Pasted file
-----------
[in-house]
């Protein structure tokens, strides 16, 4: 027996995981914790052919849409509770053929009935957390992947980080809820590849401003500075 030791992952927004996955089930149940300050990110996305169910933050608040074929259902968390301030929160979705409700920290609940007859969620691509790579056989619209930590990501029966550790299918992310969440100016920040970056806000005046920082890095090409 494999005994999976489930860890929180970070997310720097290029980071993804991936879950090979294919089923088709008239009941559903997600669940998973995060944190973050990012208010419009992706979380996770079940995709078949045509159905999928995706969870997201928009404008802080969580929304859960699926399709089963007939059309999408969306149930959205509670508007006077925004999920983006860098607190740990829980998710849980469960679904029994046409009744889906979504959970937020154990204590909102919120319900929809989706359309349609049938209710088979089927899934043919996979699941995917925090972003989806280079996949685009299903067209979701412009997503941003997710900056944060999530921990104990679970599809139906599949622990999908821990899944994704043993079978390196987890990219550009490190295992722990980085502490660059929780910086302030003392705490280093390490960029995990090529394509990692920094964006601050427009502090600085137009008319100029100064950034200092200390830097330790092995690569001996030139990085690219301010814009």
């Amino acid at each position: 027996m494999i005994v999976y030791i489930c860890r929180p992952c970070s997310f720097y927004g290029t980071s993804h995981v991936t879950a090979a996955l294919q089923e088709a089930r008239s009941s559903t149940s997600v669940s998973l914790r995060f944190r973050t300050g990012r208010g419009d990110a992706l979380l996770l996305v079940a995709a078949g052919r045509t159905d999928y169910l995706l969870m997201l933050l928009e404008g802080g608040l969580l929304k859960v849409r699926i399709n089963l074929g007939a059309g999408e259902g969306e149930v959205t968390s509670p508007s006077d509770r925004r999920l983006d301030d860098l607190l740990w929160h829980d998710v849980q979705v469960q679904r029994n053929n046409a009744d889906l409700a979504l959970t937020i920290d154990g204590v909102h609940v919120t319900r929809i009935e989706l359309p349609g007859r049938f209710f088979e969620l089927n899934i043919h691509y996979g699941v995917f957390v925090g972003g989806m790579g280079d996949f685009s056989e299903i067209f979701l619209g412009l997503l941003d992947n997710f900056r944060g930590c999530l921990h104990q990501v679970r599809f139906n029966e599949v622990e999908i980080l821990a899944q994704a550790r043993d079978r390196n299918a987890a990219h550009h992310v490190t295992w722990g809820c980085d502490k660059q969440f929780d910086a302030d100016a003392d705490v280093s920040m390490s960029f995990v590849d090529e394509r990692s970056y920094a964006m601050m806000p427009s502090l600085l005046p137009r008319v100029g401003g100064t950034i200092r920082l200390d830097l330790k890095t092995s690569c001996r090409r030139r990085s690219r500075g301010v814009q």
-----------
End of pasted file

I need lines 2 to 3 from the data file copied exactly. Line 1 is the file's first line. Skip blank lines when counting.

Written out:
């Protein structure tokens, strides 16, 4: 027996995981914790052919849409509770053929009935957390992947980080809820590849401003500075 030791992952927004996955089930149940300050990110996305169910933050608040074929259902968390301030929160979705409700920290609940007859969620691509790579056989619209930590990501029966550790299918992310969440100016920040970056806000005046920082890095090409 494999005994999976489930860890929180970070997310720097290029980071993804991936879950090979294919089923088709008239009941559903997600669940998973995060944190973050990012208010419009992706979380996770079940995709078949045509159905999928995706969870997201928009404008802080969580929304859960699926399709089963007939059309999408969306149930959205509670508007006077925004999920983006860098607190740990829980998710849980469960679904029994046409009744889906979504959970937020154990204590909102919120319900929809989706359309349609049938209710088979089927899934043919996979699941995917925090972003989806280079996949685009299903067209979701412009997503941003997710900056944060999530921990104990679970599809139906599949622990999908821990899944994704043993079978390196987890990219550009490190295992722990980085502490660059929780910086302030003392705490280093390490960029995990090529394509990692920094964006601050427009502090600085137009008319100029100064950034200092200390830097330790092995690569001996030139990085690219301010814009």
């Amino acid at each position: 027996m494999i005994v999976y030791i489930c860890r929180p992952c970070s997310f720097y927004g290029t980071s993804h995981v991936t879950a090979a996955l294919q089923e088709a089930r008239s009941s559903t149940s997600v669940s998973l914790r995060f944190r973050t300050g990012r208010g419009d990110a992706l979380l996770l996305v079940a995709a078949g052919r045509t159905d999928y169910l995706l969870m997201l933050l928009e404008g802080g608040l969580l929304k859960v849409r699926i399709n089963l074929g007939a059309g999408e259902g969306e149930v959205t968390s509670p508007s006077d509770r925004r999920l983006d301030d860098l607190l740990w929160h829980d998710v849980q979705v469960q679904r029994n053929n046409a009744d889906l409700a979504l959970t937020i920290d154990g204590v909102h609940v919120t319900r929809i009935e989706l359309p349609g007859r049938f209710f088979e969620l089927n899934i043919h691509y996979g699941v995917f957390v925090g972003g989806m790579g280079d996949f685009s056989e299903i067209f979701l619209g412009l997503l941003d992947n997710f900056r944060g930590c999530l921990h104990q990501v679970r599809f139906n029966e599949v622990e999908i980080l821990a899944q994704a550790r043993d079978r390196n299918a987890a990219h550009h992310v490190t295992w722990g809820c980085d502490k660059q969440f929780d910086a302030d100016a003392d705490v280093s920040m390490s960029f995990v590849d090529e394509r990692s970056y920094a964006m601050m806000p427009s502090l600085l005046p137009r008319v100029g401003g100064t950034i200092r920082l200390d830097l330790k890095t092995s690569c001996r090409r030139r990085s690219r500075g301010v814009q």